Harvard opts for BDS — so take me out to the ball game for tefillin

United? The USA is as divided as ever with its most prestigious university's newspaper backing the boycott movement while a baseball star's father openly practises the Jewish custom

May 06, 2022 16:03

We call it “America” as if it were a single place. But that is short for a plural, “the United States”, which are barely united at all. Congress is so paralysed by corruption and partisanship that it cannot legislate.

Parties are so divided that the losing side has questioned the legitimacy of every president since the 2000 elections. And this week, America’s last party-neutral institution, the Supreme Court, crossed the Rubicon with the leaking of its deliberations on revising Roe v. Wade, presumably by a clerk who considers his or her activism to be more important than the neutrality of the court.

Optimists will tell you that we haven’t yet reached the nadir of the years before the Civil War. True, we have yet to see a rerun of the day in May 1856 when Rep. Preston Brooks of the pro-slavery Democrats beat Senator Charles Sumner, an abolitionist Republican, with his walking cane in the Senate chamber.

Still, America in 2022 is a house divided — and in all kinds of ways. It has always been true that you can pick your own reality in America; in a way, the entire country is an exercise in this. But the screen has never been so split.Two images of Jewish life in America struck me this week.

The first came from a university in a blue state and what we now call the “elites”. The second came from a baseball stadium in a red state and what always were “the people”. Together they make a whole picture — or would, if they could be combined. The Harvard Crimson is perhaps America’s most prestigious student newspaper. Its past editors include two presidents, FDR and JFK, the writers David Halberstam and Michael Crichton, and the media mogul Jeff Zucker.

This week, the Crimson’s editorial board endorsed the BDS campaign against Israel. Orlee Marini-Rapoport, the editorial chair, said she’s “so proud to be part of this thoughtful group” who, as all thoughtful people do, all reached exactly the same conclusion at the same time. She added the now-obligatory “as-a-Jew” bit, then published it on Yom HaShoah.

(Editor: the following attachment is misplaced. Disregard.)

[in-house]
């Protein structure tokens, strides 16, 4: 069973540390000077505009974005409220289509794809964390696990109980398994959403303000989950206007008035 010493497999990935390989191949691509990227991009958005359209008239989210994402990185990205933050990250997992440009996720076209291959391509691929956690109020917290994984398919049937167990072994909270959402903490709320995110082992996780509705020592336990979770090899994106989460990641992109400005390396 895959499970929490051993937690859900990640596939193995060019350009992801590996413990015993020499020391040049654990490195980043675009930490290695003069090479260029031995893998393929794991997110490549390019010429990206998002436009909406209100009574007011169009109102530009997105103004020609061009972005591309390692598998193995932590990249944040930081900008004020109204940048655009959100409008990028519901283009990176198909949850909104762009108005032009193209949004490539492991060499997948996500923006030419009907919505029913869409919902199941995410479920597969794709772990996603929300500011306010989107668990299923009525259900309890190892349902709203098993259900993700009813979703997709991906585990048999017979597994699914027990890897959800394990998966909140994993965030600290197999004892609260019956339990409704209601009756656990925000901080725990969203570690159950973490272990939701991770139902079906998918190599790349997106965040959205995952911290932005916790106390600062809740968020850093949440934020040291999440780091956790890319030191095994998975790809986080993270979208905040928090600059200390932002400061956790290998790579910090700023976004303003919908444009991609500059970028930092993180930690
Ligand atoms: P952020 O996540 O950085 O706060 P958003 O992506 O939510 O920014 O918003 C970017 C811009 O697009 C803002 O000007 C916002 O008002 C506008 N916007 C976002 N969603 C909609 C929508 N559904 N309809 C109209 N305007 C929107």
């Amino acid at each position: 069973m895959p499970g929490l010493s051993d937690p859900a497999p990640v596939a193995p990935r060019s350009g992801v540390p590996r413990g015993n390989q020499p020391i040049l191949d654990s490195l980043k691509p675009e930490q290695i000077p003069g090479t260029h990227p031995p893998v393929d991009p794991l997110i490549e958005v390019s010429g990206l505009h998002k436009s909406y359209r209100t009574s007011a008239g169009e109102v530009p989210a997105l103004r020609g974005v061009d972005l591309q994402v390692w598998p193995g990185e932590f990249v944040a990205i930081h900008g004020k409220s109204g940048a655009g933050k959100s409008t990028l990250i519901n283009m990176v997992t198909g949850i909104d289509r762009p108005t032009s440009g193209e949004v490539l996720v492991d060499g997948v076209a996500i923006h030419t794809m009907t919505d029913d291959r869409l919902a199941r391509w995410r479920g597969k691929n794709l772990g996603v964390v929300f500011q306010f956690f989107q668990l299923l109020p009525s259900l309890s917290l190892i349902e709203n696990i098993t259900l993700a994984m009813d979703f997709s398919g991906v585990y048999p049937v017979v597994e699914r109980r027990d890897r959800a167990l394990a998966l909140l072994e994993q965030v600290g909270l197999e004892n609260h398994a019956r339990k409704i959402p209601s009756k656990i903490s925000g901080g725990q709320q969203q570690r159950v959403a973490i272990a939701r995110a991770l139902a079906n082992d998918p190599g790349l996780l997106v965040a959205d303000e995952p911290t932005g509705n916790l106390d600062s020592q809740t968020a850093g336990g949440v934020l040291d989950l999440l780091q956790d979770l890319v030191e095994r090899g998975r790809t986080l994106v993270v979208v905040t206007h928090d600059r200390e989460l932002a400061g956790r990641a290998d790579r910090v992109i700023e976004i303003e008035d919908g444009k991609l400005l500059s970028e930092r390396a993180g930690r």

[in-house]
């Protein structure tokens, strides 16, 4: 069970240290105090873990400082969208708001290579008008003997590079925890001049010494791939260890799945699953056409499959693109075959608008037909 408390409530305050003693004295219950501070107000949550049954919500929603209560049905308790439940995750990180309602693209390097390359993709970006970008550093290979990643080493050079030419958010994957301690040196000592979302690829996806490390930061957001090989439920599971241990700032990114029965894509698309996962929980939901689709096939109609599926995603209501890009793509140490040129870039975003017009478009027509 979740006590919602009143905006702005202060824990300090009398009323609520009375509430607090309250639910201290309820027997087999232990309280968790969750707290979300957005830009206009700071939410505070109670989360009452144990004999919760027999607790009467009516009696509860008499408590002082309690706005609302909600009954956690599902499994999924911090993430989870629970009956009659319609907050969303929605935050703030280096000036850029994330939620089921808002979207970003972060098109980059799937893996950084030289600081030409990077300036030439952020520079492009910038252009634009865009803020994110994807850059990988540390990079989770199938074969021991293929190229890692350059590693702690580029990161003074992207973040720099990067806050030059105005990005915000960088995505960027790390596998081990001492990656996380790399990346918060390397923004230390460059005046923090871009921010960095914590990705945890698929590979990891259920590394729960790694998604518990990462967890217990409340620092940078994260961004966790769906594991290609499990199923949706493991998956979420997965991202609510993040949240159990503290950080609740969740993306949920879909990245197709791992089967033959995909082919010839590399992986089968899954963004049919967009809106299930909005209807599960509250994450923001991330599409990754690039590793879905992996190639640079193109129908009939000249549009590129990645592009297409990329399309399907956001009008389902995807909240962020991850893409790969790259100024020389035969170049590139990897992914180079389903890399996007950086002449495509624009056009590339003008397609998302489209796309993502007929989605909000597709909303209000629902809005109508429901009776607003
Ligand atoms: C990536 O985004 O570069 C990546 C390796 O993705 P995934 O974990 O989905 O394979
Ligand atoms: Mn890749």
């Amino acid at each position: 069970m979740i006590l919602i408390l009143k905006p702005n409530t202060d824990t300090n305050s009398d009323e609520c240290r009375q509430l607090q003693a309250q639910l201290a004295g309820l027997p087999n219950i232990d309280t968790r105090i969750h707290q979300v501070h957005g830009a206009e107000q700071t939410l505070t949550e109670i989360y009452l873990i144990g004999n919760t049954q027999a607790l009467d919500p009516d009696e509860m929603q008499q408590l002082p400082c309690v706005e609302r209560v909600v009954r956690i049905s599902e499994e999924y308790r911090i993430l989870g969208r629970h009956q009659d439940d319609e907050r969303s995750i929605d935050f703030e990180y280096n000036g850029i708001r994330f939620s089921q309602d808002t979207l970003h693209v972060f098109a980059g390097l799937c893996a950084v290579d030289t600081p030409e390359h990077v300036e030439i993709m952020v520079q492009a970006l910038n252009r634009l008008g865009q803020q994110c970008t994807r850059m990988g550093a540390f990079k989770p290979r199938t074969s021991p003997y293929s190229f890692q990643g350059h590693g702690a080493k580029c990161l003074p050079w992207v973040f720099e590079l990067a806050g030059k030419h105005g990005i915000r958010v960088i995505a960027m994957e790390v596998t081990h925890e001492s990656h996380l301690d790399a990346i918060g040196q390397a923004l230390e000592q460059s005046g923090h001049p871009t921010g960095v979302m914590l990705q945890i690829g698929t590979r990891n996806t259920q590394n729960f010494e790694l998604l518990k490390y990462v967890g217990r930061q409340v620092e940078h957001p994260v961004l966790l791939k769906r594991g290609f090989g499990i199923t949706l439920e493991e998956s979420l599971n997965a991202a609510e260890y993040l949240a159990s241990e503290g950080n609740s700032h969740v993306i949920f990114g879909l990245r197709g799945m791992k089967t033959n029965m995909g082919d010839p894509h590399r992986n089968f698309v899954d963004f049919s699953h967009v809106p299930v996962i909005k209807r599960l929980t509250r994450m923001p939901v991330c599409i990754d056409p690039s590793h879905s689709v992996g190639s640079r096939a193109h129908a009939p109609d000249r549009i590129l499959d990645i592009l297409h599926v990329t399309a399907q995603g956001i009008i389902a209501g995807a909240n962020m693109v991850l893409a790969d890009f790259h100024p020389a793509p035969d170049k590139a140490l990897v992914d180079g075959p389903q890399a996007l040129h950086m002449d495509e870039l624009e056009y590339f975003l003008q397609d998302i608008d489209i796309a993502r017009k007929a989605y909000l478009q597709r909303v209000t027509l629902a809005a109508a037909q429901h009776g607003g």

Looking at her Twitter feed, Marini-Rapoport wants us to know that she’s majoring in American History & Gender Studies.

She takes further pride in having completed a term paper on that notoriously thorny topic in Middle Eastern politics, “Motherhood and the Problem of Food Allergy in World War II and Early Cold War America”. Go, Orlee!

The Crimson board’s editorial contains the usual BDS stuff about “apartheid”, but — though the authors may well not realise it — mostly it’s effectively a complaint that the Jews control America.

The Crimson reckons that debate about Israel in the US is restricted by an “overwhelming power imbalance” and that journalists who criticise Israel face “an objective professional risk”.
This is objectively nonsense. Most of American media leans left. Slandering Israel is the fast track to the best-paid jobs, and some might say the shortest route to a job with the New York Times.

The second image of Jewish life in America was a photo taken last Sunday at the final of Major League Baseball’s National League East division in Miami, Florida. The father of the Marlins’ pitcher Richard Bleier was snapped laying tefillin before the game with a Chabad emissary. This is not an unusual sight at baseball games. Now how often do you imagine you’d witness the same scene at the Emirates Stadium or Stamford Bridge?

There are now two versions of America. The blue-state one is close to the institutions of power, institutionally hostile to Israel and highly susceptible to the more genteel forms of anti-Jewish incitement. The red-state other has a growing hostility to the institutions and also has a growing Jewish population, but at the same time is highly susceptible to the more vulgar forms of anti-Jewish incitement.

Pick whichever you like, but over here we have to live in one of them.

May 06, 2022 16:03

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